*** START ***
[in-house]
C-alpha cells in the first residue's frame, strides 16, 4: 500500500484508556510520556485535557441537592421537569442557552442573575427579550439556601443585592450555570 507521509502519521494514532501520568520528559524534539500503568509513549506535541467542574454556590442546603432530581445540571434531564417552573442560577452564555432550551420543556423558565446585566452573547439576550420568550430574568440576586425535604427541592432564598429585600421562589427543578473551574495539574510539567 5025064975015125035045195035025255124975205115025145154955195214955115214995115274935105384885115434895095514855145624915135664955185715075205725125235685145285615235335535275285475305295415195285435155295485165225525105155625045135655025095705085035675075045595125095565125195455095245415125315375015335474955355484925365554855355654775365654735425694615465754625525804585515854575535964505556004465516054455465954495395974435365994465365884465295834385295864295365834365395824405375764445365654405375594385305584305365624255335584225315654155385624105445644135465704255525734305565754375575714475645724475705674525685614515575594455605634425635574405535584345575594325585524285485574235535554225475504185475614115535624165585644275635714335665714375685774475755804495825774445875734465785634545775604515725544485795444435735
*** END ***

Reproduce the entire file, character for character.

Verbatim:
[in-house]
C-alpha cells in the first residue's frame, strides 16, 4: 500500500484508556510520556485535557441537592421537569442557552442573575427579550439556601443585592450555570 507521509502519521494514532501520568520528559524534539500503568509513549506535541467542574454556590442546603432530581445540571434531564417552573442560577452564555432550551420543556423558565446585566452573547439576550420568550430574568440576586425535604427541592432564598429585600421562589427543578473551574495539574510539567 5025064975015125035045195035025255124975205115025145154955195214955115214995115274935105384885115434895095514855145624915135664955185715075205725125235685145285615235335535275285475305295415195285435155295485165225525105155625045135655025095705085035675075045595125095565125195455095245415125315375015335474955355484925365554855355654775365654735425694615465754625525804585515854575535964505556004465516054455465954495395974435365994465365884465295834385295864295365834365395824405375764445365654405375594385305584305365624255335584225315654155385624105445644135465704255525734305565754375575714475645724475705674525685614515575594455605634425635574405535584345575594325585524285485574235535554225475504185475614115535624165585644275635714335665714375685774475755804495825774445875734465785634545775604515725544485795444435735